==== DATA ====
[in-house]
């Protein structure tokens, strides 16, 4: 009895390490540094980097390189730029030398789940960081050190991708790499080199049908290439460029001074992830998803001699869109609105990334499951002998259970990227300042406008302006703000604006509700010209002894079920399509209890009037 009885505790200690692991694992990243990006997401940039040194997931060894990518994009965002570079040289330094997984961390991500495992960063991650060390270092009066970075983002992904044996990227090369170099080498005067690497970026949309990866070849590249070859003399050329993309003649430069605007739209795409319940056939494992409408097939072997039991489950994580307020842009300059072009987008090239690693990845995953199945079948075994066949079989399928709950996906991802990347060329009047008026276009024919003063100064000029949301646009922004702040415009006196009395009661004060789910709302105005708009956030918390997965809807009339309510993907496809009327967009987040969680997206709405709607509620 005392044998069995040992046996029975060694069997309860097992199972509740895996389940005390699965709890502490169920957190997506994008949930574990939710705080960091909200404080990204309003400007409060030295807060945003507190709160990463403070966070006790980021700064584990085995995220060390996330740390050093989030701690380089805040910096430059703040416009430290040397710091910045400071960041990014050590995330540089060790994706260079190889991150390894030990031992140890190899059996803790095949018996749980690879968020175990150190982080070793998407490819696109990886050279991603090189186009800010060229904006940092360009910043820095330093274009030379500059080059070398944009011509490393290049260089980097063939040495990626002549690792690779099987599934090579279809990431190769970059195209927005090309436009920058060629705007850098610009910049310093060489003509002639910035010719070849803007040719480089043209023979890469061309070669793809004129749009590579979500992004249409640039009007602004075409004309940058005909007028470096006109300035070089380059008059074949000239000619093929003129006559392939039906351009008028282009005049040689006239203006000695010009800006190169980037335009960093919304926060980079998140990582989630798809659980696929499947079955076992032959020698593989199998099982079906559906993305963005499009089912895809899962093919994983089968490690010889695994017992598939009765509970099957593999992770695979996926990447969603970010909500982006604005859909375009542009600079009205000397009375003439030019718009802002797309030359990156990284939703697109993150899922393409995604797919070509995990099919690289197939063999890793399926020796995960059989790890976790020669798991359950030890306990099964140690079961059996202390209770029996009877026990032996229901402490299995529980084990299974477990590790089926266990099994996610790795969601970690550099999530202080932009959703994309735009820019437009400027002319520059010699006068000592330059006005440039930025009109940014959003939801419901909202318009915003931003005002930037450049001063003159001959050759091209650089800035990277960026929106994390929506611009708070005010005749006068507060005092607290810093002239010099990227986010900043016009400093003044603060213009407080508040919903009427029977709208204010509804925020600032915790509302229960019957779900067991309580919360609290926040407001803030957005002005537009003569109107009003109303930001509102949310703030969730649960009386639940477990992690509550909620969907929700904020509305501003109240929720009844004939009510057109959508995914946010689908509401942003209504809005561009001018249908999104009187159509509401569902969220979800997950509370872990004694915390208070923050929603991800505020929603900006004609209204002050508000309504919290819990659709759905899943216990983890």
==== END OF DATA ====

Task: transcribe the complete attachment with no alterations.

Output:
[in-house]
């Protein structure tokens, strides 16, 4: 009895390490540094980097390189730029030398789940960081050190991708790499080199049908290439460029001074992830998803001699869109609105990334499951002998259970990227300042406008302006703000604006509700010209002894079920399509209890009037 009885505790200690692991694992990243990006997401940039040194997931060894990518994009965002570079040289330094997984961390991500495992960063991650060390270092009066970075983002992904044996990227090369170099080498005067690497970026949309990866070849590249070859003399050329993309003649430069605007739209795409319940056939494992409408097939072997039991489950994580307020842009300059072009987008090239690693990845995953199945079948075994066949079989399928709950996906991802990347060329009047008026276009024919003063100064000029949301646009922004702040415009006196009395009661004060789910709302105005708009956030918390997965809807009339309510993907496809009327967009987040969680997206709405709607509620 005392044998069995040992046996029975060694069997309860097992199972509740895996389940005390699965709890502490169920957190997506994008949930574990939710705080960091909200404080990204309003400007409060030295807060945003507190709160990463403070966070006790980021700064584990085995995220060390996330740390050093989030701690380089805040910096430059703040416009430290040397710091910045400071960041990014050590995330540089060790994706260079190889991150390894030990031992140890190899059996803790095949018996749980690879968020175990150190982080070793998407490819696109990886050279991603090189186009800010060229904006940092360009910043820095330093274009030379500059080059070398944009011509490393290049260089980097063939040495990626002549690792690779099987599934090579279809990431190769970059195209927005090309436009920058060629705007850098610009910049310093060489003509002639910035010719070849803007040719480089043209023979890469061309070669793809004129749009590579979500992004249409640039009007602004075409004309940058005909007028470096006109300035070089380059008059074949000239000619093929003129006559392939039906351009008028282009005049040689006239203006000695010009800006190169980037335009960093919304926060980079998140990582989630798809659980696929499947079955076992032959020698593989199998099982079906559906993305963005499009089912895809899962093919994983089968490690010889695994017992598939009765509970099957593999992770695979996926990447969603970010909500982006604005859909375009542009600079009205000397009375003439030019718009802002797309030359990156990284939703697109993150899922393409995604797919070509995990099919690289197939063999890793399926020796995960059989790890976790020669798991359950030890306990099964140690079961059996202390209770029996009877026990032996229901402490299995529980084990299974477990590790089926266990099994996610790795969601970690550099999530202080932009959703994309735009820019437009400027002319520059010699006068000592330059006005440039930025009109940014959003939801419901909202318009915003931003005002930037450049001063003159001959050759091209650089800035990277960026929106994390929506611009708070005010005749006068507060005092607290810093002239010099990227986010900043016009400093003044603060213009407080508040919903009427029977709208204010509804925020600032915790509302229960019957779900067991309580919360609290926040407001803030957005002005537009003569109107009003109303930001509102949310703030969730649960009386639940477990992690509550909620969907929700904020509305501003109240929720009844004939009510057109959508995914946010689908509401942003209504809005561009001018249908999104009187159509509401569902969220979800997950509370872990004694915390208070923050929603991800505020929603900006004609209204002050508000309504919290819990659709759905899943216990983890």